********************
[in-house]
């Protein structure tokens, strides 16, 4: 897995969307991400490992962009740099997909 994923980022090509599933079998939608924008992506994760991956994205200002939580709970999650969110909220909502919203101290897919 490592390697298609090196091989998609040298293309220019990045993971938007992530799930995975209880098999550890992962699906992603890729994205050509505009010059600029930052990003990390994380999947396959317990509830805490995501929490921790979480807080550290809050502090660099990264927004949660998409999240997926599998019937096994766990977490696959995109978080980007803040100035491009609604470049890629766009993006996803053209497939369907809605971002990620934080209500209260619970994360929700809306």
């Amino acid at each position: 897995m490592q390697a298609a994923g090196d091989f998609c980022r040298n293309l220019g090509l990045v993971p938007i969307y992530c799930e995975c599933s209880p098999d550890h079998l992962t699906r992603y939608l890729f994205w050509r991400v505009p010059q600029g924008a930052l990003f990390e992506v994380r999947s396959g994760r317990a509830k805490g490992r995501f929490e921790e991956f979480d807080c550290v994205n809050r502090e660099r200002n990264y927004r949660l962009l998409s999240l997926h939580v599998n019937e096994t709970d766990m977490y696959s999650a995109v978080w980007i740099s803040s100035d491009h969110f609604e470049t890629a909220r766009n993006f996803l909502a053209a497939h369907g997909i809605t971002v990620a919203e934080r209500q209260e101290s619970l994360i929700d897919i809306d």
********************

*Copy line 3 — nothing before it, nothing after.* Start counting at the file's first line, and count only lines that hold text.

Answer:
């Amino acid at each position: 897995m490592q390697a298609a994923g090196d091989f998609c980022r040298n293309l220019g090509l990045v993971p938007i969307y992530c799930e995975c599933s209880p098999d550890h079998l992962t699906r992603y939608l890729f994205w050509r991400v505009p010059q600029g924008a930052l990003f990390e992506v994380r999947s396959g994760r317990a509830k805490g490992r995501f929490e921790e991956f979480d807080c550290v994205n809050r502090e660099r200002n990264y927004r949660l962009l998409s999240l997926h939580v599998n019937e096994t709970d766990m977490y696959s999650a995109v978080w980007i740099s803040s100035d491009h969110f609604e470049t890629a909220r766009n993006f996803l909502a053209a497939h369907g997909i809605t971002v990620a919203e934080r209500q209260e101290s619970l994360i929700d897919i809306d």